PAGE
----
A number of genetic studies have suggested numerous susceptibility genes for dental caries over the past decade with few definite conclusions. The rapid accumulation of relevant information, along with the complex architecture of the disease, provides a challenging but also unique opportunity to review and integrate the heterogeneous data for follow-up validation and exploration. In this study, we collected and curated candidate genes from four major categories: association studies, linkage scans, gene expression analyses, and literature mining. Candidate genes were prioritized according to the magnitude of evidence related to dental caries. We then searched for dense modules enriched with the prioritized candidate genes through their protein-protein interactions (PPIs). We identified 23 modules comprising of 53 genes. Functional analyses of these 53 genes revealed three major clusters: cytokine network relevant genes, matrix metalloproteinases (MMPs) family, and transforming growth factor-beta (TGF-β) family, all of which have been previously implicated to play important roles in tooth development and carious lesions. Through our extensive data collection and an integrative application of gene prioritization and PPI network analyses, we built a dental caries-specific sub-network for the first time. Our study provided insights into the molecular mechanisms underlying dental caries. The framework we proposed in this work can be applied to other complex diseases.
Genetic factors underlying trait neuroticism, reflecting a tendency towards negative affective states, may overlap genetic susceptibility for anxiety disorders and help explain the extensive comorbidity amongst internalizing disorders. Genome-wide linkage (GWL) data from several studies of neuroticism and anxiety disorders have been published, providing an opportunity to test such hypotheses and identify genomic regions that harbor genes common to these phenotypes. In all, 11 independent GWL studies of either neuroticism (n=8) or anxiety disorders (n=3) were collected, which comprised of 5341 families with 15 529 individuals. The rank-based genome scan meta-analysis (GSMA) approach was used to analyze each trait separately and combined, and global correlations between results were examined. False discovery rate (FDR) analysis was performed to test for enrichment of significant effects. Using 10 cM intervals, bins nominally significant for both GSMA statistics, PSR and POR, were found on chromosomes 9, 11, 12, and 14 for neuroticism and on chromosomes 1, 5, 15, and 16 for anxiety disorders. Genome-wide, the results for the two phenotypes were significantly correlated, and a combined analysis identified additional nominally significant bins. Although none reached genome-wide significance, an excess of significant PSRP-values were observed, with 12 bins falling under a FDR threshold of 0.50. As demonstrated by our identification of multiple, consistent signals across the genome, meta-analytically combining existing GWL data is a valuable approach to narrowing down regions relevant for anxiety-related phenotypes. This may prove useful for prioritizing emerging genome-wide association data for anxiety disorders.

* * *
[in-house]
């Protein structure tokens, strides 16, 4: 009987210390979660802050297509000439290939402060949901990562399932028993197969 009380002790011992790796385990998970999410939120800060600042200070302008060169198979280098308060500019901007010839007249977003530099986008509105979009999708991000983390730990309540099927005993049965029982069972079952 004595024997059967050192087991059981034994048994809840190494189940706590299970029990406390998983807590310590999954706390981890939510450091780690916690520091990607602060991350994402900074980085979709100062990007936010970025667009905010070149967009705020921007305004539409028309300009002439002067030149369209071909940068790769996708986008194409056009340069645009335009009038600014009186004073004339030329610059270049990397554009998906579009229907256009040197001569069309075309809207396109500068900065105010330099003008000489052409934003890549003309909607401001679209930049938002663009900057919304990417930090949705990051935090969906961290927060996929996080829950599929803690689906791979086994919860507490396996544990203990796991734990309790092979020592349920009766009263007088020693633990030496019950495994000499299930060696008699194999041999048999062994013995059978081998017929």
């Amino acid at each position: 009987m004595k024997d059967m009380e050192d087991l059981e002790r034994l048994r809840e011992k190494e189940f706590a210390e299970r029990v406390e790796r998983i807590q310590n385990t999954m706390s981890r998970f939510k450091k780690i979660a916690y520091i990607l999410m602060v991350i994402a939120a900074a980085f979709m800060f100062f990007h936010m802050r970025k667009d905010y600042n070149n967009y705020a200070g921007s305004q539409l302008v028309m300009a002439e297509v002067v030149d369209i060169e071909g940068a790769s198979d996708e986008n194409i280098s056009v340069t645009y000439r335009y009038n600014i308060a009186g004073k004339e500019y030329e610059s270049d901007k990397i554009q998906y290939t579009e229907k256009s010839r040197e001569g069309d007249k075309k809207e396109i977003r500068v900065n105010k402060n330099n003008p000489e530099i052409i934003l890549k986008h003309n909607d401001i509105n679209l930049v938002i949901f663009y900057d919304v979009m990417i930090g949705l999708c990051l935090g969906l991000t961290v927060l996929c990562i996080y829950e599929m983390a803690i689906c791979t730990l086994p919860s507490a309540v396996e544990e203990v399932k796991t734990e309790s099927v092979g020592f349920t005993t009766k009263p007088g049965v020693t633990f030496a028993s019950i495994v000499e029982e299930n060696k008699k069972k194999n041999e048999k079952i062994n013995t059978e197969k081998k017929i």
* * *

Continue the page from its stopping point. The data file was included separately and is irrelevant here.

anxiety; neuroticism; panic disorder; linkage; meta-analysis